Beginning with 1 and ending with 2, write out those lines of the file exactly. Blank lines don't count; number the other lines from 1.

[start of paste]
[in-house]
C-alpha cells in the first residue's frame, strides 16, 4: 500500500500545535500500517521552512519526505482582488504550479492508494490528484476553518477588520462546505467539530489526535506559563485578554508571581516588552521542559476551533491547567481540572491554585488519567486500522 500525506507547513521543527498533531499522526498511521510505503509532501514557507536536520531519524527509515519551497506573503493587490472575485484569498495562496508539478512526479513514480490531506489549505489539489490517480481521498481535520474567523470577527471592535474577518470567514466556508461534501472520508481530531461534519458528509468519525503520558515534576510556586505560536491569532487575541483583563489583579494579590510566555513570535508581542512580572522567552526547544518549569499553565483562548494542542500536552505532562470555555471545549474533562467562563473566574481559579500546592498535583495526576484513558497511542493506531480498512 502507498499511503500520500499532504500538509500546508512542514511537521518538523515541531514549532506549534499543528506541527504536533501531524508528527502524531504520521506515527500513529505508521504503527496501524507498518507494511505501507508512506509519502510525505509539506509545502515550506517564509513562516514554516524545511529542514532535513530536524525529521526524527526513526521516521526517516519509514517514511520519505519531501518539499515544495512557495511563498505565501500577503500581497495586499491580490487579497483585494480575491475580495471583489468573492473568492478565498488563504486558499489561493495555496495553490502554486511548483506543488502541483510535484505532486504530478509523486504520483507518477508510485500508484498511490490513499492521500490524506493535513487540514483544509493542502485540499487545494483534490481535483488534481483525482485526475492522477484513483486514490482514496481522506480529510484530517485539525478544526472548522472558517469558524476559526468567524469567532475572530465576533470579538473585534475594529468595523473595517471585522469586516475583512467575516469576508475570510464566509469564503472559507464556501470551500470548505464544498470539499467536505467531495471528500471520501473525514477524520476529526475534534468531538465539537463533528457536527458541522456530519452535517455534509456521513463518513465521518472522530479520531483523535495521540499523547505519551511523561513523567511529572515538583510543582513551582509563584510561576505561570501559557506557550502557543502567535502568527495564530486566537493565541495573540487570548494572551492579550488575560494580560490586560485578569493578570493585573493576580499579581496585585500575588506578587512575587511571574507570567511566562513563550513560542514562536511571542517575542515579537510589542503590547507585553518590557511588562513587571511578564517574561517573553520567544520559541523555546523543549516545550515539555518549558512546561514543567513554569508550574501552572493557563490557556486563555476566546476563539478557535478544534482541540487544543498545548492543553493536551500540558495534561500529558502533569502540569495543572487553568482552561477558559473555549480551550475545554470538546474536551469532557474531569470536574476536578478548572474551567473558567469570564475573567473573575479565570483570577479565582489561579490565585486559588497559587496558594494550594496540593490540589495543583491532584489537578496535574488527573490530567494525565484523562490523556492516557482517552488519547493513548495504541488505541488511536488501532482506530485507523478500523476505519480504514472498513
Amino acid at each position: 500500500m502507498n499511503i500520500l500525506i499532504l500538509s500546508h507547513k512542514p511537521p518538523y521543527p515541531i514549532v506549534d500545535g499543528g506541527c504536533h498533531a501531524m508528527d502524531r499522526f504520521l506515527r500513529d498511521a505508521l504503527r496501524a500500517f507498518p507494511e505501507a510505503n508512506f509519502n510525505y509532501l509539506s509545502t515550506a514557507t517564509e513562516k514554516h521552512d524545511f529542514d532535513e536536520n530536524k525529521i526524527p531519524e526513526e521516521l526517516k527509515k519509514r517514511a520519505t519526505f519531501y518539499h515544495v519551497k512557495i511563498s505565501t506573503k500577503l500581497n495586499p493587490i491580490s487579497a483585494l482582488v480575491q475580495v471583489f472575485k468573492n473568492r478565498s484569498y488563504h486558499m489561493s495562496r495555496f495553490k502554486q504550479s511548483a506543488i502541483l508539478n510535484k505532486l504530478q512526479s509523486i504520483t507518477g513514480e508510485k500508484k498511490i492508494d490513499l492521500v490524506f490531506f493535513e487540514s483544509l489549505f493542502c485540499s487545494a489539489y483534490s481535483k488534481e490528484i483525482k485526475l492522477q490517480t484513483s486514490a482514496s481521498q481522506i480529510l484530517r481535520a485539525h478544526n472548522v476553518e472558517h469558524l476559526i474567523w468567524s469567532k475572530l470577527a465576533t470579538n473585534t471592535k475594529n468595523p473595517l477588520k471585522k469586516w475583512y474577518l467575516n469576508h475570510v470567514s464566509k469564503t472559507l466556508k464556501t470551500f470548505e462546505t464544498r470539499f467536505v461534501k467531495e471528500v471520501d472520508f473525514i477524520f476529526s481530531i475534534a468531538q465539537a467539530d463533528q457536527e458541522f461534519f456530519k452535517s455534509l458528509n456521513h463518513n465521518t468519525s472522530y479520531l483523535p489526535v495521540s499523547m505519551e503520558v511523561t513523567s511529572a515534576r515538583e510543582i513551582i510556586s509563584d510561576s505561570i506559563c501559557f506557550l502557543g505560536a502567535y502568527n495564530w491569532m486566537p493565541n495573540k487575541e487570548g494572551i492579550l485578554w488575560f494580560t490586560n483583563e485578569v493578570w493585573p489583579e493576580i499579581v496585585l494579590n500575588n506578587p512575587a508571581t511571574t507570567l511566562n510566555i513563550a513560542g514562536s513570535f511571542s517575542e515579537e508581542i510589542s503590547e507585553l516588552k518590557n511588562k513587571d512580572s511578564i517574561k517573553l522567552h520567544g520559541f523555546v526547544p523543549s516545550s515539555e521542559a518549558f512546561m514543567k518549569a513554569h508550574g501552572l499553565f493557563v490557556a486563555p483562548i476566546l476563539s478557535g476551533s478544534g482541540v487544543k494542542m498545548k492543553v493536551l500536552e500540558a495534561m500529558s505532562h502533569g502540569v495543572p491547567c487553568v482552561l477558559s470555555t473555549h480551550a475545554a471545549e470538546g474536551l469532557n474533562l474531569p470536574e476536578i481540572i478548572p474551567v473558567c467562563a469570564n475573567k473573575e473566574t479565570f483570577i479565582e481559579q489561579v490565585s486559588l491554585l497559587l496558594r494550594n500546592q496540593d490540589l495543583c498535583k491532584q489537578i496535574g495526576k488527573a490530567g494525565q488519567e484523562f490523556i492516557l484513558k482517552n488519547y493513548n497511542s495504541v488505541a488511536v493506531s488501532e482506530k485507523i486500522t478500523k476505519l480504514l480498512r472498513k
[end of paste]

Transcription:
[in-house]
C-alpha cells in the first residue's frame, strides 16, 4: 500500500500545535500500517521552512519526505482582488504550479492508494490528484476553518477588520462546505467539530489526535506559563485578554508571581516588552521542559476551533491547567481540572491554585488519567486500522 500525506507547513521543527498533531499522526498511521510505503509532501514557507536536520531519524527509515519551497506573503493587490472575485484569498495562496508539478512526479513514480490531506489549505489539489490517480481521498481535520474567523470577527471592535474577518470567514466556508461534501472520508481530531461534519458528509468519525503520558515534576510556586505560536491569532487575541483583563489583579494579590510566555513570535508581542512580572522567552526547544518549569499553565483562548494542542500536552505532562470555555471545549474533562467562563473566574481559579500546592498535583495526576484513558497511542493506531480498512 502507498499511503500520500499532504500538509500546508512542514511537521518538523515541531514549532506549534499543528506541527504536533501531524508528527502524531504520521506515527500513529505508521504503527496501524507498518507494511505501507508512506509519502510525505509539506509545502515550506517564509513562516514554516524545511529542514532535513530536524525529521526524527526513526521516521526517516519509514517514511520519505519531501518539499515544495512557495511563498505565501500577503500581497495586499491580490487579497483585494480575491475580495471583489468573492473568492478565498488563504486558499489561493495555496495553490502554486511548483506543488502541483510535484505532486504530478509523486504520483507518477508510485500508484498511490490513499492521500490524506493535513487540514483544509493542502485540499487545494483534490481535483488534481483525482485526475492522477484513483486514490482514496481522506480529510484530517485539525478544526472548522472558517469558524476559526468567524469567532475572530465576533470579538473585534475594529468595523473595517471585522469586516475583512467575516469576508475570510464566509469564503472559507464556501470551500470548505464544498470539499467536505467531495471528500471520501473525514477524520476529526475534534468531538465539537463533528457536527458541522456530519452535517455534509456521513463518513465521518472522530479520531483523535495521540499523547505519551511523561513523567511529572515538583510543582513551582509563584510561576505561570501559557506557550502557543502567535502568527495564530486566537493565541495573540487570548494572551492579550488575560494580560490586560485578569493578570493585573493576580499579581496585585500575588506578587512575587511571574507570567511566562513563550513560542514562536511571542517575542515579537510589542503590547507585553518590557511588562513587571511578564517574561517573553520567544520559541523555546523543549516545550515539555518549558512546561514543567513554569508550574501552572493557563490557556486563555476566546476563539478557535478544534482541540487544543498545548492543553493536551500540558495534561500529558502533569502540569495543572487553568482552561477558559473555549480551550475545554470538546474536551469532557474531569470536574476536578478548572474551567473558567469570564475573567473573575479565570483570577479565582489561579490565585486559588497559587496558594494550594496540593490540589495543583491532584489537578496535574488527573490530567494525565484523562490523556492516557482517552488519547493513548495504541488505541488511536488501532482506530485507523478500523476505519480504514472498513